Prior attempts in suspending an infant from an overhead support have included U.S. Pat. No. 523,337 to Ebert, U.S. Pat. No. 582,215 to Martin, U.S. Pat. No. 595,235 to Amrock, U.S. Pat. No. 756,230 to Goddard, U.S. Pat. No. 1,252,824 to Melniker, U.S. Pat. No. 2,467,890 to Harvey, U.S. Pat. No. 4,375,110 to Murphy and U.S. Pat. No. 4,550,456 to Allen. In these patents, a crib, cradle or hammock is suspended from a support.

In the patents to Martin and Goddard, a crib or cradle are suspended by a spring from a support located above the crib or cradle. In these two patents, the range of rotation of the crib or cradle about a central vertical axis is limited. In addition, no precautions are employed in the event of breakage of the suspending spring.

SUMMARY OF THE INVENTION

Accordingly, it is a primary object of the present invention to provide a baby cradle which is suspended from an overhead support by a spring having a safety rope extending through the center of the spring to secure the cradle to an overhead support in the event of breakage of the spring. In addition, the cradle is rotatable about a central vertical axis of the cradle.

A baby cradle made in accordance with the principles of the present invention is secured to a horizontally extending member of a movable baby cradle support or a joist beam of a ceiling by an eye hook secured to the horizontal member or joist beam of the ceiling. Secured within the eye hook is a snap swivel having two parts which are rotatable with respect to each other about a vertical axis. An eye opening of the snap swivel holds one end of a support spring and one end of a safety rope.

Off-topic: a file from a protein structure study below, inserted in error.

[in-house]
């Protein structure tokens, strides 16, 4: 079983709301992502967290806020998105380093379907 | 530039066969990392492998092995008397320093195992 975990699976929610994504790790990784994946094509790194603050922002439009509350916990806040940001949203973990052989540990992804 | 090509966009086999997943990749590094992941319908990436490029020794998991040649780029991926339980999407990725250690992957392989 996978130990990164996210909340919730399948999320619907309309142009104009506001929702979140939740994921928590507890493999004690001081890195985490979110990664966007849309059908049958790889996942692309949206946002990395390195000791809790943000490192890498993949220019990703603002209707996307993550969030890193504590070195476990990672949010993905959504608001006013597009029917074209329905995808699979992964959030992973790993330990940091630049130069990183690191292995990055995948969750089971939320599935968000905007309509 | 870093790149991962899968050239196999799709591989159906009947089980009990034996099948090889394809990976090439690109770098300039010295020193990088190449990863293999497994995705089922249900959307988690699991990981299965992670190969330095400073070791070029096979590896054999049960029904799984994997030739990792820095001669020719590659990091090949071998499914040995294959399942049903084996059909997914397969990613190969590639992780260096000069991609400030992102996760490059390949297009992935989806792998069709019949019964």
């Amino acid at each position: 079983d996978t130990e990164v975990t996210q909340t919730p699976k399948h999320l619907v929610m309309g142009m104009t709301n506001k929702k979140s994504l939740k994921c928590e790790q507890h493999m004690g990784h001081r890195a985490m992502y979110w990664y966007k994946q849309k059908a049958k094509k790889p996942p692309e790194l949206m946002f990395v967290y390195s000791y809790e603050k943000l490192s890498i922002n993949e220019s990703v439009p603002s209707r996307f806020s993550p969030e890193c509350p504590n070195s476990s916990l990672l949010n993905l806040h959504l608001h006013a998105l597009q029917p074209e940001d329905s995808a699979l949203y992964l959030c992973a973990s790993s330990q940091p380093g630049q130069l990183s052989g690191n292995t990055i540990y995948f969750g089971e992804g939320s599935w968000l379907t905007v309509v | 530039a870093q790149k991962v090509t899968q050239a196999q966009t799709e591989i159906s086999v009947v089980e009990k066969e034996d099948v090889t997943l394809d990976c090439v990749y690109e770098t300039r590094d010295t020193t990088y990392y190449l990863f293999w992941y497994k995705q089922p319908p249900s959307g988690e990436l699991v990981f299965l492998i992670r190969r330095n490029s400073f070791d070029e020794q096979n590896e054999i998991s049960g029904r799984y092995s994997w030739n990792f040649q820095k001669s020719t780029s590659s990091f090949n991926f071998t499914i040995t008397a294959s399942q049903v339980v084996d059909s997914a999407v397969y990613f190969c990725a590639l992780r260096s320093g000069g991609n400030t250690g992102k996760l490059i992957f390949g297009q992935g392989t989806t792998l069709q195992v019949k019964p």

At an opposite end of the support spring is a two inch diameter brass ring to which the opposite end of the spring is secured, as well as the opposite end of the safety rope. Preferably, the spring between the eye opening of the snap swivel and the brass ring located at its lower extremity is 81/2 inches long and 1 inch wide. The safety rope, preferably 1/4 inch nylon rope, extends through the center of the support spring and is of a preferable length of 2 feet.

Suspended from the brass ring at the lower extremity of the support spring are four 21/2 feet long, 1/4 inch diameter lengths of nylon rope. The four lengths of rope are anchored at eye bolts located at corner points of a cradle. The cradle is formed by two sets of parallel bars including two transverse, cross-piece bars of 23/4 inches by 1 inch by 1 foot, 8 inches, including notched cut-outs engaging with two parallel extending elongated bars of 23/4 inches by 1 inch by 2 feet, 6 inches, having cut-out notches shaped complementary to the cut-out notches of the transverse bars. The anchors for the opposite ends of the four sections of rope are secured to 1/4 inch by 11/4 inch eye bolts passing through the point of engagement of the parallel elongated bars and the perpendicular extending cross-piece bars. The four bars are made of hickory wood or any other hard wood.